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The Nation

River surges over 10 levees

Flooding has receded in some areas, but the Mississippi continues to rise, swamping Missouri farmland.

June 20, 2008|Richard Fausset | Times Staff Writer

WINFIELD, MO. — Water from the swollen Mississippi River surged over more than 10 levees Thursday, flooding huge swaths of Missouri farmland as thousands of volunteers continued to pile sandbags in a desperate bid to protect their communities.

The efforts brought mixed results in Winfield, a rural and commuter city of 1,200 about an hour north of St. Louis.

Lincoln County officials said late Thursday that downtown Winfield had been saved, but some neighborhoods close to the river or outside the town's internal levee system were considered lost. About 350 homes had been flooded.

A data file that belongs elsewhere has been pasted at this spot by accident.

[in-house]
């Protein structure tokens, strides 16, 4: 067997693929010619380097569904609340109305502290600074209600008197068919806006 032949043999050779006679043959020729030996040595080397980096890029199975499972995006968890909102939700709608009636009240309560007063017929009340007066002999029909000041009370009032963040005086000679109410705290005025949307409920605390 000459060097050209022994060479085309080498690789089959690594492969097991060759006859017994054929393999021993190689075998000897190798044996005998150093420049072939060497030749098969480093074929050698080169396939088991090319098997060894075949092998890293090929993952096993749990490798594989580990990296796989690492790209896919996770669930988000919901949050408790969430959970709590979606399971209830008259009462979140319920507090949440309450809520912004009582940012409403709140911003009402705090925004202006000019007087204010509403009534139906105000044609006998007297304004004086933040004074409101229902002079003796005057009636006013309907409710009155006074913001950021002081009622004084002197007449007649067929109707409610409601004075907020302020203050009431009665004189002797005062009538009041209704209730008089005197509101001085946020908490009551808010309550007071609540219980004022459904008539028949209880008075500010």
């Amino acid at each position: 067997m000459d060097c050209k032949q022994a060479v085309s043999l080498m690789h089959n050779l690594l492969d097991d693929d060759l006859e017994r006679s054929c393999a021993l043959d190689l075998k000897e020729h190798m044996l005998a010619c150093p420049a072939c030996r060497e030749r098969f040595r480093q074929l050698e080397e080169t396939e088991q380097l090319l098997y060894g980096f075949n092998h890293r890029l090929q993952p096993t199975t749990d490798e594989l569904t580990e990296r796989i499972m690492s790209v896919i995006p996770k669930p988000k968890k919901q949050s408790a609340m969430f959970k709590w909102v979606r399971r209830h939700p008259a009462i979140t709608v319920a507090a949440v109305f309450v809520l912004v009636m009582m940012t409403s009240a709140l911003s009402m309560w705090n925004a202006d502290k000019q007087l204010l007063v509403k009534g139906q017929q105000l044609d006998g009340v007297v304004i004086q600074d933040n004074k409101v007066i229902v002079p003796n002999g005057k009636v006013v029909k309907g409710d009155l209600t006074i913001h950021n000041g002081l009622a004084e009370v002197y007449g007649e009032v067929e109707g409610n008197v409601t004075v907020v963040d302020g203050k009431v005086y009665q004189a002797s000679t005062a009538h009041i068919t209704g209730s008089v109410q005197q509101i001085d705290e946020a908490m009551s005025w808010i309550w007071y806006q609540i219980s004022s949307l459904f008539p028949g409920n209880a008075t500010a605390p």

"The entire eastern part of the county is underwater, and the water keeps on rising," said Cpl. Andy Binder, spokesman for the Lincoln County Sheriff's Department.

In the Winfield Acres area, water was slowly rising and by evening was waist-high.

Roger Collier, 50, stood on the deck behind his house watching water creep across a cornfield. "I guess I'll wait and see what happens," he said.

Severe storms and flooding have killed 24 people and injured 148 in six states and forced tens of thousands to evacuate. Federal agencies have distributed enough drinking water for 1.1 million people, as well as 12.8 million sandbags, 2,500 tarps and 4,000 rolls of plastic sheeting.

Though the flood has receded in many places, the water is flowing downstream, and the Mississippi continues to rise.

The river is expected to crest today near Hannibal, Mo., and Saturday in Clarksville and St. Louis. The flood risk is lessened in St. Louis because the river widens there and meets tributaries with lower-than-normal water levels.

Officials with the Federal Emergency Management Agency say they are beginning to work on longer-term recovery efforts, such as removal of debris and moving people into temporary housing.

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richard.fausset@latimes.com

Times staff writers P.J. Huffstutter in Iowa, Jenny Jarvie in Atlanta and Nicole Gaouette in Washington contributed to this report.

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